In Japan, better with age
A Japanese metal molding company values and cultivates an older workforce.
When Hideo Arai was hospitalized with a stomach ailment, his boss wrote him a note, urging the worker to come back as soon as possible.
"The company has fallen into chaos since you were absent," the letter said. "Unlike other companies, I will never let you go."
Not a bad get-well card to receive from your employer. Only in this case it was more than that: The note was handwritten – and it came from the company president himself, Motoo Matsuura. Mr. Arai, then 59, was thinking of retiring because of his health.
"I was really grateful for him," says Arai, who's still at the firm.
Juken Kogyo, a precision metal-molding company founded by Mr. Matsuura in the industrial city of Toyohashi, is a rarity even in Japan. In a society that often values older people, Matsuura has gone out of his way to create an environment that appreciates what senior workers have to give. It's the compassionate thing to do – and just good business.
"That is because companies see them [older workers] as costs, but I see them as valuable assets," says Matsuura.
More Japanese companies may want to start thinking like Matsuura. The country faces one of the most rapidly graying populations in the world. In 2011, people age 65 and over made up 23.3 percent of the population. The ratio is projected to reach 31.6 percent by 2030 and 38.8 percent by 2050, government figures show. By contrast, in the United States, which faces its own aging demographic, the ratio is expected to hit 19.9 percent by 2030 and 21.2 percent by 2050.
Japan is taking steps to encourage more senior employment. It has been gradually raising the pension eligibility age from 60 to 65, and corporations are now obliged to allow their employees to work until 65.
Instead of spending their autumn years on the golf course or trimming bonsai, "more people want to lead a meaningful life or utilize decades of work experience," says Hiroo Tsutsumi, deputy manager at Race, an employment agency in Tokyo.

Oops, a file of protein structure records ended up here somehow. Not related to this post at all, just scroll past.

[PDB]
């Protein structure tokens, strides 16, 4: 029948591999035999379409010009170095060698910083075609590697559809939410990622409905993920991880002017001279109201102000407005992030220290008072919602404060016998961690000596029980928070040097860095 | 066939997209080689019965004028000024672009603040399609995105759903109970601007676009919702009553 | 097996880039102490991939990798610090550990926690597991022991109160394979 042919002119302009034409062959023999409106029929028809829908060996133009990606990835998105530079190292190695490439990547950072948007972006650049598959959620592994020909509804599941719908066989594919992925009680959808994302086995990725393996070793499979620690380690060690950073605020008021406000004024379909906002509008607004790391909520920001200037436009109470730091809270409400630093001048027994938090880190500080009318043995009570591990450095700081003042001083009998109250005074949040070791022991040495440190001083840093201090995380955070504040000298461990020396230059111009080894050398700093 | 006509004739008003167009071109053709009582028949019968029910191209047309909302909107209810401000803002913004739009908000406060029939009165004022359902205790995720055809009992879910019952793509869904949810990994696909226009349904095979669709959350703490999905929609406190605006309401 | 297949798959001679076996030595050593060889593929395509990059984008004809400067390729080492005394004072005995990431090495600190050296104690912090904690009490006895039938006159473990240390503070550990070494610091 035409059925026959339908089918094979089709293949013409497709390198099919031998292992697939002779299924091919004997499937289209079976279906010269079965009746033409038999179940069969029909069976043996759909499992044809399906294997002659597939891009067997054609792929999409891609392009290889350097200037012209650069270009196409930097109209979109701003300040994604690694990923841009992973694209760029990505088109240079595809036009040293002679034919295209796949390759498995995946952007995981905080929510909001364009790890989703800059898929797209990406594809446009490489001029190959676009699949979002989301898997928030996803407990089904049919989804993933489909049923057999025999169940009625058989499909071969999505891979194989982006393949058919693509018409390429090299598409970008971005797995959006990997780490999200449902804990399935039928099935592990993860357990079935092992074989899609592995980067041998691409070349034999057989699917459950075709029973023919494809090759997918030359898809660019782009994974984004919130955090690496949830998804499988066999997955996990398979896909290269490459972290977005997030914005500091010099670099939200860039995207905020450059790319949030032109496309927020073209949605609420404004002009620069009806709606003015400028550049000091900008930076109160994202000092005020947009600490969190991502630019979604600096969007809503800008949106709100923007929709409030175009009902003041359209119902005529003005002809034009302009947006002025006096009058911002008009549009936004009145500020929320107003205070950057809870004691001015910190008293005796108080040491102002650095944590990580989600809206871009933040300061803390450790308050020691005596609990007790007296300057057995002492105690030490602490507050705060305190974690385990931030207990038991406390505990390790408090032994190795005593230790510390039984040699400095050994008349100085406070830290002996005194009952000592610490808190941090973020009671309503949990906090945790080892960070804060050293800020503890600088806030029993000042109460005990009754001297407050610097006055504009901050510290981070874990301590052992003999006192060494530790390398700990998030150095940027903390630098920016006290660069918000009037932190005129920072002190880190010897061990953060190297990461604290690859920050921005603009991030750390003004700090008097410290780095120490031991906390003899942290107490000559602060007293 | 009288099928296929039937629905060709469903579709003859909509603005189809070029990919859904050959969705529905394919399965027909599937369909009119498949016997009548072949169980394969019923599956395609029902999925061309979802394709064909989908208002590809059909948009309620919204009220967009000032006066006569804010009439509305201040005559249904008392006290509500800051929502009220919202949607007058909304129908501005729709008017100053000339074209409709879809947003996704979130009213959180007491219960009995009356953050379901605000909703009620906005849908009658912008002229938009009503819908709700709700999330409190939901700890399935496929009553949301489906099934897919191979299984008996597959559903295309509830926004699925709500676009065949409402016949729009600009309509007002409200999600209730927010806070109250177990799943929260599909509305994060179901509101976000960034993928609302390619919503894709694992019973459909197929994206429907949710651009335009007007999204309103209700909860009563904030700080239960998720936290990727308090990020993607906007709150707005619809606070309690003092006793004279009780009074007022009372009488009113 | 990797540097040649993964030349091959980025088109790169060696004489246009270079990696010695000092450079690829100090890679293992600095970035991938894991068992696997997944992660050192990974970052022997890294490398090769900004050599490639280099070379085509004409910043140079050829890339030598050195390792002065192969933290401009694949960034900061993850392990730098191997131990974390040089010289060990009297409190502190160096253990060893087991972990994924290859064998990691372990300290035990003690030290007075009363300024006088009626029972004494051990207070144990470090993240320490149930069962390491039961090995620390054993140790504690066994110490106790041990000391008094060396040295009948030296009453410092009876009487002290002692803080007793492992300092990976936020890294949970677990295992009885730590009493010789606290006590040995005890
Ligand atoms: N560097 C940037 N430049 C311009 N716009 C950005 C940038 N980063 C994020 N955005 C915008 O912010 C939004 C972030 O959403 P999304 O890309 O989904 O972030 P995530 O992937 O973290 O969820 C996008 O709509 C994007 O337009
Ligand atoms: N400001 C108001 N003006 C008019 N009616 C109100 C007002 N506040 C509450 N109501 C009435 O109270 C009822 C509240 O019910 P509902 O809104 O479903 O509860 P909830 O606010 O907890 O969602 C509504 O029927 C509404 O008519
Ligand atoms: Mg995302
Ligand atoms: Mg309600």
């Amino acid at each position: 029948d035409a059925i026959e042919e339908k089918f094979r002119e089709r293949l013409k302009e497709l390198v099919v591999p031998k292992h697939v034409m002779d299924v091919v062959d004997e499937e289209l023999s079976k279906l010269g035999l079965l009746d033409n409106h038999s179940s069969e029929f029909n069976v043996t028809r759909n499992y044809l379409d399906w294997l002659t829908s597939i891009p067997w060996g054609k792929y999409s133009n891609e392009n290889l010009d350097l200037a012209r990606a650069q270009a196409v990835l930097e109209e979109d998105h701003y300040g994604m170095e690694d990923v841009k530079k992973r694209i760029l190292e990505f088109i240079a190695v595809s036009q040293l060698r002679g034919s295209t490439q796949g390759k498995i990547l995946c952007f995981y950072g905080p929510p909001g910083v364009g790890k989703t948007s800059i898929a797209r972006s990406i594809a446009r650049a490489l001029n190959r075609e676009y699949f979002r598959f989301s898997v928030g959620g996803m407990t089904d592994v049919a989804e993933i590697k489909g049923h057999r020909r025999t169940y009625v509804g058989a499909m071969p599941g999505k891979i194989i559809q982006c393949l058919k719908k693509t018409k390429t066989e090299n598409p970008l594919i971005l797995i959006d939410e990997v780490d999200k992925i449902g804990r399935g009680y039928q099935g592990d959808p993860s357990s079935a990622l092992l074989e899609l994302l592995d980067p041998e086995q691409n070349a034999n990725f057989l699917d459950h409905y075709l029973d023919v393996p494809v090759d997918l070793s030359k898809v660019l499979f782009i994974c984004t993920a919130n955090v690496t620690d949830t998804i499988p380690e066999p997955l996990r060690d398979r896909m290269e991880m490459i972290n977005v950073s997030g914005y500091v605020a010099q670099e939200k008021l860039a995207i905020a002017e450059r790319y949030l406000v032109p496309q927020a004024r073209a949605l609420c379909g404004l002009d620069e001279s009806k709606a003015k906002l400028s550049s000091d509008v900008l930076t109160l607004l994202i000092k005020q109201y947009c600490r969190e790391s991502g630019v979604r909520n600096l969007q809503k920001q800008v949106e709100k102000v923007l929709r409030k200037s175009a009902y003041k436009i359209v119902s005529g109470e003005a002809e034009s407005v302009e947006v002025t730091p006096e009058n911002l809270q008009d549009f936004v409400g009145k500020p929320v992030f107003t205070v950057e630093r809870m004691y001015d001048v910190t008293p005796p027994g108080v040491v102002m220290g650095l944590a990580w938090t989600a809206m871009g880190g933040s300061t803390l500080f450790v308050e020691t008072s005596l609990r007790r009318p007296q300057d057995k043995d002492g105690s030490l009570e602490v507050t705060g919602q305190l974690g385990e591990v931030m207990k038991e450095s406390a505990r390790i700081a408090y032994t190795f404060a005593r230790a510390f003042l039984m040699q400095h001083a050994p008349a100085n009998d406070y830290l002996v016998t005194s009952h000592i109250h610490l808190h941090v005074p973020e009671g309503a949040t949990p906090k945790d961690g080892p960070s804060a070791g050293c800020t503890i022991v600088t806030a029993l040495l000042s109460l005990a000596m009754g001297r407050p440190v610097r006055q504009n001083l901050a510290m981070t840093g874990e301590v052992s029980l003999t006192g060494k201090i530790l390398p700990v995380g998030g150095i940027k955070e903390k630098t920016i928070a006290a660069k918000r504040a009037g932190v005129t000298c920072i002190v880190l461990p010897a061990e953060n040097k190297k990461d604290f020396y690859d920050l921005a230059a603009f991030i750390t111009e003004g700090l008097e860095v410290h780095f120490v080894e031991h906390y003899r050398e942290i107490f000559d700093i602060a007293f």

Race dispatches retired executives or managers to small businesses as special advisers. The number registered in the program has grown from 100 to 2,600 people in just over three years.
Still, not all companies are eager to hang onto older workers. Even though a survey of employers in 31 countries in 2008 by US-based Manpower Inc. ranked Japan No. 2 in the world at recruitment and retention of senior employees, the nation is hardly uniform in its benevolence toward them.
Most Japanese companies still maintain a forced retirement age. This even though a government study shows that 71 percent of those between the ages of 60 and 64 say they want to work until about 70 or as long as they can.
Seniors certainly won't meet any resistance from Matsuura. The 77-year-old president believes workers often express the most business knowledge and productivity after age 60. In fact, Matsuura says Arai became more capable in his mid-60s, which is when he was promoted to quality control manager.
Juken, which supplies precision parts to high-tech companies around the world, employs 75 people, 20 percent of whom are over 60. "When companies implement early retirement schemes, that also means they cut into productivity and likely go into the red," says Matsuura. "They probably end up going under. Companies should have high regard for their employees."